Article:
I believe that the original, animated Beauty and the Beast is an unmitigated classic. It is my favorite Disney cartoon and ranks in my top ten film list of all time. So, some might say that it would be unfair judge the newly-released live-action version against the 1991 version that inspired it. But the new film not only asks for the comparison, but practically begs for it. And the new film is in the unique position of being both better than original, and not quite as good at the same time.
By now, you should know the plot. An arrogant prince (Dan Stevens) brusquely refuses shelter to a sorceress in disguise (Hattie Morahan) during a storm. This results in the prince and his servants being transformed–the servants into household items and furniture, the prince into a hideous beast. The curse can be reversed if the prince find true love before the last petal of a magical rose falls away.
Enter Belle (Emma Watson), an educated woman in a town where women of intelligence are considered weird. Belle becomes the beast’s captive, and the castle staff hopes she could be the one who could fall in love with their master and break the spell. However, Gaston (Luke Evans), a brutish military veteran with eyes on Belle himself, works to keep that from happening.
At 45 minutes longer than the original, the film would have to be different. Most of the original film is still in there, almost word for word, scene for scene and song for song. But director Bill Condon and writers Stephen Chbosky and Evan Spiliotopoulos fill the additional run time with scene that make the narrative better, like they went through the original and tried to answer every lingering question or problem. Belle and the Beast share a similar tragic event in their respective past that helps bring them together, and time is spent to make their romance less Stockholm Syndrome-y and more realistic. The film also builds up the relationship between Belle and her father Maurice (Kevin Kline), making Belle wanting to take her father’s place in the Beast’s prison more heartbreakingly real. These scenes and more make this version a better story that the original.
All your favorite songs are here, some made fresh with a change of inflection here, an added line of dialogue there. There are four new songs written for the film, all composed by the original film’s composed Alan Menken with lyrics this time around by Tim Rice. All fit in seamlessly, the strongest being the mournful “Evermore.” As for the way the older songs were portrayed, “Gaston,” is improved in this one my making it a rowdier, more visceral, less-slapstick presentation. However, unfortunately, “Be Are Guest” actually suffers in comparison. It’s meant to be a show-stopping number in both, but this time around the spectacle and grandeur is handicapped by the need for the CGI renderings to be shown in near-darkness. It’s hard to be impressed by dancing tableware when you can barely see it. The Busby Berkley finish redeems it somewhat, but a lot of the magic was lost.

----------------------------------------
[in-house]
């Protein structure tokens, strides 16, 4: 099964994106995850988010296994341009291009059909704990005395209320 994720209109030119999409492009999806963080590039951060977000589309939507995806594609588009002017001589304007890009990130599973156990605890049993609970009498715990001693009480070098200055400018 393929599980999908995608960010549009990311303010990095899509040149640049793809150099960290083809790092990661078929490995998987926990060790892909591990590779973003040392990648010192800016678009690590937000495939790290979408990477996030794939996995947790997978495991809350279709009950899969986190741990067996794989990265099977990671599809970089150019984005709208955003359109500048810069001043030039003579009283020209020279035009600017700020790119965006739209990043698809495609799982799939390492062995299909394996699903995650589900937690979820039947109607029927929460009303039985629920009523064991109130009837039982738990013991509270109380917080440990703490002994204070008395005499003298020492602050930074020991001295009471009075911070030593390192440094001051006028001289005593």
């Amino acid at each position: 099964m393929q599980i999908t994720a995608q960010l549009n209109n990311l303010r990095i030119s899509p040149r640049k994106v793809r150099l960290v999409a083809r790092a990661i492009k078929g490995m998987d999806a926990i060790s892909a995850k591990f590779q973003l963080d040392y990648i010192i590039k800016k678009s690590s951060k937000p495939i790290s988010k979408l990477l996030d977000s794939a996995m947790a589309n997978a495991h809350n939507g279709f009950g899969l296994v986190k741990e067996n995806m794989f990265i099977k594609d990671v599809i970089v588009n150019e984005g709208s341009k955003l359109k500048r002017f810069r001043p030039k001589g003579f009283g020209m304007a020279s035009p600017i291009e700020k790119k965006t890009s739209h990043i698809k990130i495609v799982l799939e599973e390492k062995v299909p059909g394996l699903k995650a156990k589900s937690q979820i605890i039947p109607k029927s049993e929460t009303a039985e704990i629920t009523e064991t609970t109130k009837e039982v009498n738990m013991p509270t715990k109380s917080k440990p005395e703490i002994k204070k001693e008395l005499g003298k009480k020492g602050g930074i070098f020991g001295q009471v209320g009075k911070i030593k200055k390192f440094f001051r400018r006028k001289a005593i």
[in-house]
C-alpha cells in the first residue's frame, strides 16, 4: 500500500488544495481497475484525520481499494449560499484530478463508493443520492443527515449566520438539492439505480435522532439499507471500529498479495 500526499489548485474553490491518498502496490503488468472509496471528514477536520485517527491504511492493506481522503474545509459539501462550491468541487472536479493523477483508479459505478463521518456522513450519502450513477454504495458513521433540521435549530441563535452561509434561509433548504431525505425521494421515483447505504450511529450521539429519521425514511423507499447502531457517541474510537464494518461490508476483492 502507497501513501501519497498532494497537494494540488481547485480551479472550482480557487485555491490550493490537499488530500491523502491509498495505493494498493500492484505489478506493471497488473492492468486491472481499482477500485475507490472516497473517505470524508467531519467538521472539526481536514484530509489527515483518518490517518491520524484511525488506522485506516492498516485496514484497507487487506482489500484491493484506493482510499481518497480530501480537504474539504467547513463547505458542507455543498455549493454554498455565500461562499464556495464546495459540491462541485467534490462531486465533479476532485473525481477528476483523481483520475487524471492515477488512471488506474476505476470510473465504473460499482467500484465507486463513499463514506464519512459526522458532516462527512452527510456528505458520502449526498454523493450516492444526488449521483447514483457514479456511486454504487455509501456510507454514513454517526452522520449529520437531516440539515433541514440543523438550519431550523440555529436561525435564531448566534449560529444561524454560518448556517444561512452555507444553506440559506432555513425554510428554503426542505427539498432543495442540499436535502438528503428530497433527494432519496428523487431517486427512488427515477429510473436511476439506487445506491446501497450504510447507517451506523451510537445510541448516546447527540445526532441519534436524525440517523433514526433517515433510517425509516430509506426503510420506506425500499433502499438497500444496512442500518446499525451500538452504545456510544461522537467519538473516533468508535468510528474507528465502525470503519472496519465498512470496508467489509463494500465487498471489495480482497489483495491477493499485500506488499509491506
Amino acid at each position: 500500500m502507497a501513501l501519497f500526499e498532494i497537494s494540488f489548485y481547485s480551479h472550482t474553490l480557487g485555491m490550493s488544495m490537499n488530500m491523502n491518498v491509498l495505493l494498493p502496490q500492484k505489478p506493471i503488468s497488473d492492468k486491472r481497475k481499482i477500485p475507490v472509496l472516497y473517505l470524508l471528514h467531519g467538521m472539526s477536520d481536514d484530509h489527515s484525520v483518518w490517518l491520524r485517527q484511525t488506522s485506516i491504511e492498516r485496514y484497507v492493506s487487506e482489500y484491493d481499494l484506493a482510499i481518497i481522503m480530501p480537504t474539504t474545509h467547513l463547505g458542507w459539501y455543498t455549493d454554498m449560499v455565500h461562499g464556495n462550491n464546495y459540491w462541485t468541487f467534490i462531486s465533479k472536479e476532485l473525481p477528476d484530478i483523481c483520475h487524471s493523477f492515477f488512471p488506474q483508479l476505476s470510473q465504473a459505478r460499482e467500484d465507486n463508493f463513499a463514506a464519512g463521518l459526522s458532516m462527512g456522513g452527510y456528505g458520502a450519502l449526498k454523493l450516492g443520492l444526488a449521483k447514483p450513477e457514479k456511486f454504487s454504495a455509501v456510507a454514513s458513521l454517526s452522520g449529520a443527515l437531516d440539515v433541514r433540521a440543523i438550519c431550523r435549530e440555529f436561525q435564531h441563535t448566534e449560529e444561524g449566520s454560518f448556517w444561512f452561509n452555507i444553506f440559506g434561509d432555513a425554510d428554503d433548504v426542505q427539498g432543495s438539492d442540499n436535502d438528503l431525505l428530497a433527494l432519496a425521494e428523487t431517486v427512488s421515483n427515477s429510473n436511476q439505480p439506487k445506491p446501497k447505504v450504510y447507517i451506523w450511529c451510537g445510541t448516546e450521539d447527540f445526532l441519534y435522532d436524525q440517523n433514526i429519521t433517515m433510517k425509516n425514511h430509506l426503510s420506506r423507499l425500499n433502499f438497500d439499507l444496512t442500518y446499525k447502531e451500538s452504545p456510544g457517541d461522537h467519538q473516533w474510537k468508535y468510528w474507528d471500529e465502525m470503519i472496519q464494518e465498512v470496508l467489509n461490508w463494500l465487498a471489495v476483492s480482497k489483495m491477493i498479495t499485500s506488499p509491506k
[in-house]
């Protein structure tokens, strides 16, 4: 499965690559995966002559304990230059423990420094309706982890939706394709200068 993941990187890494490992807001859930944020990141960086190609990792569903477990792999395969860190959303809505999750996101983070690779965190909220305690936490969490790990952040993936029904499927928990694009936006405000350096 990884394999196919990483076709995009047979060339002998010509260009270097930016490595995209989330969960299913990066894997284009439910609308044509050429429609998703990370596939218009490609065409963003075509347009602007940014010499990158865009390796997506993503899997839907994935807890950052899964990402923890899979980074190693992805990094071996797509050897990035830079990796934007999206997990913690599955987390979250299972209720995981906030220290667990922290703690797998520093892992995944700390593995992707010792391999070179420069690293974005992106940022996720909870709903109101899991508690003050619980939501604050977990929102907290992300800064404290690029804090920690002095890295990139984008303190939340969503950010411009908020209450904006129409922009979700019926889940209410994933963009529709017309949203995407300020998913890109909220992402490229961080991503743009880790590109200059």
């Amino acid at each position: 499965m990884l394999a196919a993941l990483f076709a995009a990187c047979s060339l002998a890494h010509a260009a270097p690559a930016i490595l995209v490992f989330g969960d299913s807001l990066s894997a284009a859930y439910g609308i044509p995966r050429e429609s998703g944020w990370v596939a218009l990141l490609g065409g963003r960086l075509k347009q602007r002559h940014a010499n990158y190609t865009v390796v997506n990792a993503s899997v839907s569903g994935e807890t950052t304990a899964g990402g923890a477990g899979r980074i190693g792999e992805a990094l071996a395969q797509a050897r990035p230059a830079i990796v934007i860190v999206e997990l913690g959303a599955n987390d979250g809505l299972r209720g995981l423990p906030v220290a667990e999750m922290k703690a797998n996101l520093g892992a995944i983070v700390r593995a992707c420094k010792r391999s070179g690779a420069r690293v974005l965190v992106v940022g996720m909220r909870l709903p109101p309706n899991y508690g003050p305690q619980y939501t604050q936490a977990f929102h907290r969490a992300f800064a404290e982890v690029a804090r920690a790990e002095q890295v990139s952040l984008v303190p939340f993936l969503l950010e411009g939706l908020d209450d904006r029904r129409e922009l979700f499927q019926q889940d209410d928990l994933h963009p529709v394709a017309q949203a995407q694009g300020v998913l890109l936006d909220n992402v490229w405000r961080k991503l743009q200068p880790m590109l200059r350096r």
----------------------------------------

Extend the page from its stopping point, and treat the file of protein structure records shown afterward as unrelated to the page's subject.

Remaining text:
And what about the whole “LeFou is gay” thing? It’s pretty close to being a non-issue as it can be. My main issue with it is that at points Josh Gad dips into the mincing, stereotypical performance when dealing with the character. But for the most part the character is treated with respect. My one main concern with making this character gay was addressed–telling you how would be a spoiler–but the whole controversy was a case of making a mountain out of a molehill. For those of you engaging in hand-wringing on how you kids would take it, my wife and I took our 7-year-old daughter to see the film, and the way the ottoman turned back into a dog made more of an impact than the extremely tame “gay moment” at the end of the film. Then again, we don’t teach her to hate LGBTQ people, so your mileage may vary.
Beauty and the Beast is a weird case. The time spent on characterization makes the film far superior than the original. However, the constraints of working with whatever images computers are able to render instead of the boundless possibilities conventional animation offers the imagination makes the original far superior. Compared to any other film, it might be considered a great movie. Compared to the original, it comes up lacking. And, like I said, comparing it to the original is unavoidable.